A thin, crescent moon greets us in the western sky at dusk when October starts. See Antares and Jupiter in the southwest and Saturn in the south. Venus and Mercury are evening object, too. But they’re barely there, setting almost as soon as the sun does.
The moon passes by Antares in the claws of Scorpius on the 2nd. It passes Jupiter on the 3rd and Saturn on the 5th. For observers in the southern Atlantic Ocean and southern Africa, Saturn is occulted. The moon is just past first quarter then.
After full moon on the 13th, watch for the moon to pass through Taurus. It will pass by Aldebaran in the V of the Hyades on the 17th. The moon, about a day before last quarter, passes in front of the star Tejat in the feet of Gemini on the 19th for viewers in south Asia. A waning crescent passes by Regulus on the morning of the 23rd. And a very thin crescent will be near Mars on the morning of the 26th.
Specific dates on the moon’s phases this month: first quarter on the 5th, full on the 13th, last quarter on the 21st, and new moon on the 28th.
Lunistice is on the 5th when the moon is 22.8° south of the equator. The moon goes north of the equator on the 13th. It reaches 22.9° north on the 20th. And it’s on the equator going south on the 26th.
Apogee on the 10th has the moon 405,900 km away. Perigee on the 26th is at 361,300 km.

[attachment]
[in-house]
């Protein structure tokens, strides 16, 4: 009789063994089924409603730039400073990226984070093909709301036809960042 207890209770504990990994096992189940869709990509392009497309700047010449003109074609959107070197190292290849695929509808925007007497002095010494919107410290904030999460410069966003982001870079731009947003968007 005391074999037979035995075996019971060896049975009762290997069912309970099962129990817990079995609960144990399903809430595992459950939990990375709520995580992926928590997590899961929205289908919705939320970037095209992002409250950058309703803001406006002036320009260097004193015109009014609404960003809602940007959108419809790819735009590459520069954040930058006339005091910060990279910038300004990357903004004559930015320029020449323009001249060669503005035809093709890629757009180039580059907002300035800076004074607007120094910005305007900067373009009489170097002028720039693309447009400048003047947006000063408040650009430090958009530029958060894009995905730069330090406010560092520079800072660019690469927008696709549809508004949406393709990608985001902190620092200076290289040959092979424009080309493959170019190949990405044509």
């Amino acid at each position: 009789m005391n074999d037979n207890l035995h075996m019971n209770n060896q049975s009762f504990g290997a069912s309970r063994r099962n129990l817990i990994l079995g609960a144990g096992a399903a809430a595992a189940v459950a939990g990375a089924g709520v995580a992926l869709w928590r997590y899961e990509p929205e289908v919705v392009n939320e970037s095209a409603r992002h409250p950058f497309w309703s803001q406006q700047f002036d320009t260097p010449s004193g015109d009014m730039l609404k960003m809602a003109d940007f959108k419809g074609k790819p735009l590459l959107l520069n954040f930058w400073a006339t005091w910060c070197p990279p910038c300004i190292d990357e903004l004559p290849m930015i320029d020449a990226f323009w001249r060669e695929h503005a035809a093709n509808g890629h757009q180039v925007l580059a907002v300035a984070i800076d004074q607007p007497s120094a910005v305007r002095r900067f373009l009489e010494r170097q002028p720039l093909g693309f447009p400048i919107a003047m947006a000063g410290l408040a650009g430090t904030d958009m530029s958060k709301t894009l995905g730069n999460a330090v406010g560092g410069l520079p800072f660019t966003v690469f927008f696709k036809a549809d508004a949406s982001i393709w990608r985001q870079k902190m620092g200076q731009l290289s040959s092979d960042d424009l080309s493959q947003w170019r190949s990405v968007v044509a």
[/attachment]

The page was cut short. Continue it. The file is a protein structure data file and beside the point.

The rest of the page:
October presents several meteor showers:
The Southern Taurids peak on the 10th. The moon is nearly full that night. But don’t be disappointed. This shower’s peak is so broad, you can see the meteors weeks before and after. They tend to be slow and few, with a peak around 5 per hour. But this shower is known to produce a few fireballs. And really, you can look for them from the middle of September to the middle of November. The parent comet is 2P/Encke.
During the Orionids peak on the 21st, the moon is at last quarter. It will give some interference, since it’s up in the morning when Orion is high. Expect 10 to 20 meteors per hour. They move somewhat fast. The parent comet is 1P/Halley.
Other, minor, showers to try your luck with are the Draconids on the 9th, the Delta Aurigids on the 11th, the Epsilon Geminids on the 18th, and the Leonis Minorids on the 24th.
This would be a good month to get ready for November’s transit of Mercury. People in Africa will see the beginning. Viewers in South America and from Atlantic Ocean locations will see all of it. The end is visible in North America. That will be on November 11.
You must protect your eyes from the sun’s brightness and invisible radiation. Projecting an image of the sun in a pinhole viewer isn’t likely to give you something that’s both bright enough and big enough to see the black dot that is our solar system’s first planet. You can use a telescope or binoculars to project the image, but don’t do it for more than a few seconds at a time if you don’t have a filter reducing the amount of light going into the optics. If you get such a filter, make sure it’s one that is made specifically for solar viewing. That way, it’ll be safe for you to look directly through the scope.